'Current funding policy can have devastating consequences'

| Michaela Nesvarova

Since the 29th of March 2016, Tatiana Filatova is officially a member of the Young Academy of the Royal Netherlands Academy of Arts and Sciences (KNAW), a group of the top young scientists in the country. As such, she hopes to influence the research funding policy and to initiate a national evaluation of the tenure track system.

Tatiana Filatova is an Associate Professor at the CSTM department of the University of Twente. She is a recipient of prestigious grants and is well-known for her research of climate change economics. In this interview, Tatiana Filatova explains what she´d like to accomplish as a member of the Young Academy, an organization that is also involved in science policy making.

During Tuesday´s ceremony in Amsterdam, you were officially appointed as one of the ten new members of the Young Academy. Were you surprised to be asked to join the KNAW?

'I didn´t expect it, at least not this year. You have to be nominated to become a member. Each year about 80 people are nominated and 10 are selected. I was nominated by the Head of the Behavioral and Social Science Division of KNAW. I was, of course, very happy about it, but maybe I even underestimated what an honor it is. I think I fully realized what it means during the day of the ceremony. It´s very exciting. It´s such an energetic group of people, who are constantly coming up with ideas, the meetings are never boring.'

What are your responsibilities as a new member?

'The new members have to organize a first year project. These projects include many different activities that the Academy is famous for, such as the 'Young Academy on Wheels'. We would like to establish an online platform with practical advice for academics at all levels, a website where scientists could ask questions and share their experiences. In the next 10 months, we will add the first topics ranging from the discussions on co-authorship to the 'recipe' for a successful academic career. We actually have a great team this year. There are people with many different backgrounds - everything from psychology and philosophy to medical and computer science. And that is also what the Young Academy is all about, an interdisciplinary cooperation.'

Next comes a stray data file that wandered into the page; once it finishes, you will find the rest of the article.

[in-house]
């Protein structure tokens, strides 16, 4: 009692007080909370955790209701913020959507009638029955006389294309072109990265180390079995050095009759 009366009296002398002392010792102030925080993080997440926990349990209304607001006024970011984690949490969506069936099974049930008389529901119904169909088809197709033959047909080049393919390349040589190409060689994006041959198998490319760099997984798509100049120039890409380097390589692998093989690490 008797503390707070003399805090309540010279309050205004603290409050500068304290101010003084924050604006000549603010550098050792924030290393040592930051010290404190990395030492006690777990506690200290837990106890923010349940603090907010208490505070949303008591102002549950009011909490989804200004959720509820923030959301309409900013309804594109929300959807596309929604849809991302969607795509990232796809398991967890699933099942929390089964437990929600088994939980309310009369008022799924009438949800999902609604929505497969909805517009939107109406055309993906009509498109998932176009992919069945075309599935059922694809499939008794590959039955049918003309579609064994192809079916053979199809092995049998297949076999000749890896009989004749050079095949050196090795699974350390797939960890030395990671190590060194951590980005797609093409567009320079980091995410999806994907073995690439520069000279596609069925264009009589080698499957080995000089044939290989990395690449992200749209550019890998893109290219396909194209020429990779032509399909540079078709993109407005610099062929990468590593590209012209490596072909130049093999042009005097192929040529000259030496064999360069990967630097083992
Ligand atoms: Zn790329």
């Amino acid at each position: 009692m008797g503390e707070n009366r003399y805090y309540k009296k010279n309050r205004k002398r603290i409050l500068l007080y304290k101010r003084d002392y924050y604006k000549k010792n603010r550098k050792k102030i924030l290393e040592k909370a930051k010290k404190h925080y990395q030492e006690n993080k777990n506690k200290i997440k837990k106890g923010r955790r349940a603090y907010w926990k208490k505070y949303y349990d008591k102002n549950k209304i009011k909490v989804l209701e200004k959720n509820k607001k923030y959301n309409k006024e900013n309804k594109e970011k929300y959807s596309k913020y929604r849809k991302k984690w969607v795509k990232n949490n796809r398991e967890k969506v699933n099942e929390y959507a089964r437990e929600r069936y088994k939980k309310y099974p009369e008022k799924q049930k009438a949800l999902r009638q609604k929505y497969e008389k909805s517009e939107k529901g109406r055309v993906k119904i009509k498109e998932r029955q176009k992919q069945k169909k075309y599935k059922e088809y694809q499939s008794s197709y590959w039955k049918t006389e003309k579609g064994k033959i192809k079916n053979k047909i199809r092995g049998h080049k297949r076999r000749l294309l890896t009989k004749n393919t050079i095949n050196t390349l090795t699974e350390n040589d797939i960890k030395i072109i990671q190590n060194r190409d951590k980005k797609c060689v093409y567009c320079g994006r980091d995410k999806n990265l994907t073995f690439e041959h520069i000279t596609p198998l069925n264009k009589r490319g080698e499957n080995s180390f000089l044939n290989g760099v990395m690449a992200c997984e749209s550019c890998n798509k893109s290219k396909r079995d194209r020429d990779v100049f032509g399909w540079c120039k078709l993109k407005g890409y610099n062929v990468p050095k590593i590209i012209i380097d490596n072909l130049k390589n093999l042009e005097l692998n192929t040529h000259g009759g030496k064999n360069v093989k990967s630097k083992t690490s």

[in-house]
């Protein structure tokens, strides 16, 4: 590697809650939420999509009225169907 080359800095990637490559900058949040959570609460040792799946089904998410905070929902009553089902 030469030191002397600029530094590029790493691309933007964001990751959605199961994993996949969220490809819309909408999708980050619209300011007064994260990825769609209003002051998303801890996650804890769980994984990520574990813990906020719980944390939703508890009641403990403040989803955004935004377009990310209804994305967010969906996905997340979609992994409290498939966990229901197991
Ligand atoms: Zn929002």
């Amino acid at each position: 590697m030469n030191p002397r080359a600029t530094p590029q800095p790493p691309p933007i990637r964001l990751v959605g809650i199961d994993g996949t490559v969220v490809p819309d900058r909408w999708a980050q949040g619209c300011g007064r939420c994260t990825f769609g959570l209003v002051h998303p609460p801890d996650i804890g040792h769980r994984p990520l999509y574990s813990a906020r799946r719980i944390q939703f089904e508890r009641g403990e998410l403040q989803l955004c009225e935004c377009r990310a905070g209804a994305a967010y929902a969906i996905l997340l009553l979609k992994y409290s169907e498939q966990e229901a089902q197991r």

What do you, personally, wish to achieve within the Young Academy?

'I´m very invested in the issue of tenure track implementation. The opportunity to pursue a tenure track was really life changing for me, but I know it can also be detrimental. The tenure track conditions vary greatly among Dutch universities, and they can either boost or set back the productivity of a researcher. Together with other Young Academy colleagues, I´d like to do a national evaluation of tenure track implementation at different universities and perhaps even look at this issue on an international scale.'

'Another thing that I definitely want to do is to take an active part in the discussion about research funding policy in the Netherlands and EU. I think it is incredible how much time we spend writing grants, while chances of success decrease annually reaching a success rate as low as 5%. Just imagine how many thousands of scientists waste their time writing grants instead of doing better research or education. Perhaps we even missed or significantly delayed some breakthroughs. I believe this system can have devastating consequences for any knowledge economy. The Young Academy offers an excellent platform to reach the people making decisions and it can facilitate an interdisciplinary approach. I want to see if we can make a difference.'

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